Let's Learn English Level 2 Lesson 15: Before and After
 
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Originally published at - https://learningenglish.voanews.com/a/lets-learn-english-level-2-lesson-15-before-and-after/4192336.html
Views: 56944 VOA Learning English
Let's Learn English Lesson 24: Yesterday Was Amazing
 
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Anna discovers a festival - the Smithsonian Folklife Festival on the National Mall. What does she learn there about Basque culture? See all lessons at http://learningenglish.voanews.com/p/5644.html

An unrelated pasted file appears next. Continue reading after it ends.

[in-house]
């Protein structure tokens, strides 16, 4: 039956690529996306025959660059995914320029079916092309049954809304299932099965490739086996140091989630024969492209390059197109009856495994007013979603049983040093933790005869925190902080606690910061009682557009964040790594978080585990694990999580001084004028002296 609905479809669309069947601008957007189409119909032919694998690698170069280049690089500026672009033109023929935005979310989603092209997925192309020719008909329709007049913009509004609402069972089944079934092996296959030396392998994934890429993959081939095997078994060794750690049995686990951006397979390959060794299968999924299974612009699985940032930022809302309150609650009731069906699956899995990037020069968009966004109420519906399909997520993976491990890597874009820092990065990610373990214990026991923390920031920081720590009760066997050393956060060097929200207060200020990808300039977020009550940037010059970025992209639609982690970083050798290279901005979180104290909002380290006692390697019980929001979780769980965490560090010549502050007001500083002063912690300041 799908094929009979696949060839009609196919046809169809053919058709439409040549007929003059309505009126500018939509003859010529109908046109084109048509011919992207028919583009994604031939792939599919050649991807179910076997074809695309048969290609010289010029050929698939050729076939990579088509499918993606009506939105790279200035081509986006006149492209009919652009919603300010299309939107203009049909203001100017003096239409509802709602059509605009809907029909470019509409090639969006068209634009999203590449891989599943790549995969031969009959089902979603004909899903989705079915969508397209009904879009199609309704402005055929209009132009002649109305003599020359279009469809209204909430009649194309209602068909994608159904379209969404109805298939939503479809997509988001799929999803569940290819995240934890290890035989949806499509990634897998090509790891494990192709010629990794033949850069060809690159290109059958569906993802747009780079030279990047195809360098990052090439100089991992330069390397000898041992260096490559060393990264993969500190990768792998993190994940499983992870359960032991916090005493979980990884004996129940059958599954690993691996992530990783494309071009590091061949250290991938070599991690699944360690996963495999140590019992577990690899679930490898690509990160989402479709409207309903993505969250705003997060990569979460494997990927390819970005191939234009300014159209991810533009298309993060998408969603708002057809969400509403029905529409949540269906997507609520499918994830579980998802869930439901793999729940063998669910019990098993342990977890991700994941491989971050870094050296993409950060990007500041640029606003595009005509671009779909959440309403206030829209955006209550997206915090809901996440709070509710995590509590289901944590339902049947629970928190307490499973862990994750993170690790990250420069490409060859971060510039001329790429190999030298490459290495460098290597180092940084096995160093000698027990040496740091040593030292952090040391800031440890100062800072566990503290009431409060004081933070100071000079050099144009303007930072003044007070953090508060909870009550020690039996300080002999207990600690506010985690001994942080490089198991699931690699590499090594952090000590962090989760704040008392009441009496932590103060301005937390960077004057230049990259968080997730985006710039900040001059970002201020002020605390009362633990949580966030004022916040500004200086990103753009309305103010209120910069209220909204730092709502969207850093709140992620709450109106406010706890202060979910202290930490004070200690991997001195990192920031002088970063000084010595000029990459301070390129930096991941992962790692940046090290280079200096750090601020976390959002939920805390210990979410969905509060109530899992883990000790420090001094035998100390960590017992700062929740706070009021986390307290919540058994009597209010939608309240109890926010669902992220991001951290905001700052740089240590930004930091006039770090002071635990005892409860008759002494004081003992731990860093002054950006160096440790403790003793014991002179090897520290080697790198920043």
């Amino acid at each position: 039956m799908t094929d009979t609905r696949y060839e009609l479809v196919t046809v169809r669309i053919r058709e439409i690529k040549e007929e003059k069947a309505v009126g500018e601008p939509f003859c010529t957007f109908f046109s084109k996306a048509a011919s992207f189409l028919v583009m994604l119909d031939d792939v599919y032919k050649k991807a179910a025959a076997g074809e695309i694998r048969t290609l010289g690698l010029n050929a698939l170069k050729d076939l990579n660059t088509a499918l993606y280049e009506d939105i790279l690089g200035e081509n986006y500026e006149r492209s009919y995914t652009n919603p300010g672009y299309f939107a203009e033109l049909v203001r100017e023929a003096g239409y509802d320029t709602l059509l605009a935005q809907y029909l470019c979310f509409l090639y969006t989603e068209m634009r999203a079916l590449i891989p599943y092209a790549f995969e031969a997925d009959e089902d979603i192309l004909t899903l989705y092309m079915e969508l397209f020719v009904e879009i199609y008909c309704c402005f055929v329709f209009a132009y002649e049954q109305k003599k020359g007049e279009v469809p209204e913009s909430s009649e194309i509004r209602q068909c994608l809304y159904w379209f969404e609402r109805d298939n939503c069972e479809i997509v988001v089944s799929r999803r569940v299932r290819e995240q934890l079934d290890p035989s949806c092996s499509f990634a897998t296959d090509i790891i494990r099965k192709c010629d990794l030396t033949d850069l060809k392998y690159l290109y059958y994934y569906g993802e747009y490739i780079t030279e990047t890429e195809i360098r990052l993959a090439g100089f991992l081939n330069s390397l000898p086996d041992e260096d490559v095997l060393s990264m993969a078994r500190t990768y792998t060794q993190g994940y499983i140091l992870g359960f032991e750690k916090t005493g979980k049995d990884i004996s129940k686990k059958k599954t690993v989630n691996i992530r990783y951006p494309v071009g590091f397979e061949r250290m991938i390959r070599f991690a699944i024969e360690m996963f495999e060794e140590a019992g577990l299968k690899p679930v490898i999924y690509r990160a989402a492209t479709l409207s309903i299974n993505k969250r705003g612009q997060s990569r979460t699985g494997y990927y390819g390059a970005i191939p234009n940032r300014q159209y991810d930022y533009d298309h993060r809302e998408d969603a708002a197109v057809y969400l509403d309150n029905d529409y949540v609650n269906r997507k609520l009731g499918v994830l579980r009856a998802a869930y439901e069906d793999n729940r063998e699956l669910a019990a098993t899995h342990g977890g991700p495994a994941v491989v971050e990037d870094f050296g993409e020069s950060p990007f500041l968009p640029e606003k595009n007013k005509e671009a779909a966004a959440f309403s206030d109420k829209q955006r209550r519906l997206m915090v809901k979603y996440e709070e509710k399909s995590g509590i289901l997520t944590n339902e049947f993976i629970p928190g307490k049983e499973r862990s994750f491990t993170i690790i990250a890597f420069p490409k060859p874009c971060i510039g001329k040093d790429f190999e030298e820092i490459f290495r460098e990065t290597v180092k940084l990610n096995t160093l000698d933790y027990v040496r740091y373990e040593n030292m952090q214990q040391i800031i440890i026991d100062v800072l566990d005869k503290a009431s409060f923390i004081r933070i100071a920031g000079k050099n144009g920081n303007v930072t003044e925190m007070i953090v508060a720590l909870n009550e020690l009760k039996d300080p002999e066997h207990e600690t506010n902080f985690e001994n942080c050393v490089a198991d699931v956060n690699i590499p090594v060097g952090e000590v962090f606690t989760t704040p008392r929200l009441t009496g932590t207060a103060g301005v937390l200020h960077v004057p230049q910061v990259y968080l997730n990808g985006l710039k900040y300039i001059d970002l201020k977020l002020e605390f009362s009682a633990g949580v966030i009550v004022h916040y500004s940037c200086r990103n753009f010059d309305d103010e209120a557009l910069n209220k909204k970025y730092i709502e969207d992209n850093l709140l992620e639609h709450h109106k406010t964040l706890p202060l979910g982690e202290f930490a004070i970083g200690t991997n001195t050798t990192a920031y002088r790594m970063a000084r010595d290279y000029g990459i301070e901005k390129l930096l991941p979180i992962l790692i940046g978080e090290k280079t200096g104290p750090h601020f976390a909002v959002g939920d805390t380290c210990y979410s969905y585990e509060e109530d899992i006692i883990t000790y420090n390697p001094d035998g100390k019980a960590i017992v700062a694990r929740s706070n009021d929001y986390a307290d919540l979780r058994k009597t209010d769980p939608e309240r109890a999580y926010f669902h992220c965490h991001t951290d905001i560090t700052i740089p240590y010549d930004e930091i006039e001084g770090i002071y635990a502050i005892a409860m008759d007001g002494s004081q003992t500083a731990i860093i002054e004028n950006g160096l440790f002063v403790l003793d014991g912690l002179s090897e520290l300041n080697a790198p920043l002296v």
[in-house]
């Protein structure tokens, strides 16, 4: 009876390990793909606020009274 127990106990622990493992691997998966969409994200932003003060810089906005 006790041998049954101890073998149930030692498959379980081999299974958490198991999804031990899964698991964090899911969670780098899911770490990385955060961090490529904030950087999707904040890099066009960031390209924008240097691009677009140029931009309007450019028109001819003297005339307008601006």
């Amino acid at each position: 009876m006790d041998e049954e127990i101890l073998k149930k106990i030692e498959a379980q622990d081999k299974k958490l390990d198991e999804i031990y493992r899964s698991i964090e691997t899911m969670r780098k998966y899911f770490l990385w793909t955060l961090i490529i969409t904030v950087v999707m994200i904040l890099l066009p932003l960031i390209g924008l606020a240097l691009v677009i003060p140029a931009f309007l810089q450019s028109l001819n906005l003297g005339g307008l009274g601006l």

Views: 153540 VOA Learning English
Michelle Obama: Last Official Speech as First Lady
 
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First Lady Michele Obama gave her final speech at the White House Friday. It was a ceremony for high school counselors who demonstrated leadership skills. It's part of the First Lady's "Reach Higher" program to promote education. She spoke of the importance of a college education and hope. Originally published at - http://learningenglish.voanews.com/a/michelle-obama-last-official-speech-as-first-lady/3666360.html
Views: 336428 VOA Learning English
Check Out the World Digital Library